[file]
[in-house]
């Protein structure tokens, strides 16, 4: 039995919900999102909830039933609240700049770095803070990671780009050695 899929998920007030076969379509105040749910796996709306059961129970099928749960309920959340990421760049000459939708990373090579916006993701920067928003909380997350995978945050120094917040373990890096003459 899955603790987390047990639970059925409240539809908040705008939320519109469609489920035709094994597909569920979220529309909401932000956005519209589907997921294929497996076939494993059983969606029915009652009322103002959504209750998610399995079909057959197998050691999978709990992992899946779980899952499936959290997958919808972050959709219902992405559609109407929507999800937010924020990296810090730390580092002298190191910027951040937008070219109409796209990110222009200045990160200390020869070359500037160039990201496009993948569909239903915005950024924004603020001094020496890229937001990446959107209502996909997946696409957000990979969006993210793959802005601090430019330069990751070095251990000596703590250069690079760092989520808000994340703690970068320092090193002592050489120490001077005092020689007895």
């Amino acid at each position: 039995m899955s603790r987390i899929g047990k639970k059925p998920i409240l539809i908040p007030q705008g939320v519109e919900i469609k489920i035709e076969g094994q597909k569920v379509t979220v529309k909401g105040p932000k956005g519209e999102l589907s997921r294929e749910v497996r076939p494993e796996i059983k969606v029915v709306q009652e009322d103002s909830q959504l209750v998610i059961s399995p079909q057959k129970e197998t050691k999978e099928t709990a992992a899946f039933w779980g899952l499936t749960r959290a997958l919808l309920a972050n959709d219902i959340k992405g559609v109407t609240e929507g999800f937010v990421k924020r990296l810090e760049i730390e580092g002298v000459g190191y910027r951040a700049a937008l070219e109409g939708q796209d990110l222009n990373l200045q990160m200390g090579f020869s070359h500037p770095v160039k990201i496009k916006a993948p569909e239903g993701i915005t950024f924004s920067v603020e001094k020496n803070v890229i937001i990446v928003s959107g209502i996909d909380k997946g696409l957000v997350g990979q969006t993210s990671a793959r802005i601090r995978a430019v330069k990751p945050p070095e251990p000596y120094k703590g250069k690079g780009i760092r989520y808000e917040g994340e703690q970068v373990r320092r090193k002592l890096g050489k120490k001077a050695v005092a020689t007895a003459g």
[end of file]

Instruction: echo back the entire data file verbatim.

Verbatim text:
[in-house]
């Protein structure tokens, strides 16, 4: 039995919900999102909830039933609240700049770095803070990671780009050695 899929998920007030076969379509105040749910796996709306059961129970099928749960309920959340990421760049000459939708990373090579916006993701920067928003909380997350995978945050120094917040373990890096003459 899955603790987390047990639970059925409240539809908040705008939320519109469609489920035709094994597909569920979220529309909401932000956005519209589907997921294929497996076939494993059983969606029915009652009322103002959504209750998610399995079909057959197998050691999978709990992992899946779980899952499936959290997958919808972050959709219902992405559609109407929507999800937010924020990296810090730390580092002298190191910027951040937008070219109409796209990110222009200045990160200390020869070359500037160039990201496009993948569909239903915005950024924004603020001094020496890229937001990446959107209502996909997946696409957000990979969006993210793959802005601090430019330069990751070095251990000596703590250069690079760092989520808000994340703690970068320092090193002592050489120490001077005092020689007895």
């Amino acid at each position: 039995m899955s603790r987390i899929g047990k639970k059925p998920i409240l539809i908040p007030q705008g939320v519109e919900i469609k489920i035709e076969g094994q597909k569920v379509t979220v529309k909401g105040p932000k956005g519209e999102l589907s997921r294929e749910v497996r076939p494993e796996i059983k969606v029915v709306q009652e009322d103002s909830q959504l209750v998610i059961s399995p079909q057959k129970e197998t050691k999978e099928t709990a992992a899946f039933w779980g899952l499936t749960r959290a997958l919808l309920a972050n959709d219902i959340k992405g559609v109407t609240e929507g999800f937010v990421k924020r990296l810090e760049i730390e580092g002298v000459g190191y910027r951040a700049a937008l070219e109409g939708q796209d990110l222009n990373l200045q990160m200390g090579f020869s070359h500037p770095v160039k990201i496009k916006a993948p569909e239903g993701i915005t950024f924004s920067v603020e001094k020496n803070v890229i937001i990446v928003s959107g209502i996909d909380k997946g696409l957000v997350g990979q969006t993210s990671a793959r802005i601090r995978a430019v330069k990751p945050p070095e251990p000596y120094k703590g250069k690079g780009i760092r989520y808000e917040g994340e703690q970068v373990r320092r090193k002592l890096g050489k120490k001077a050695v005092a020689t007895a003459g």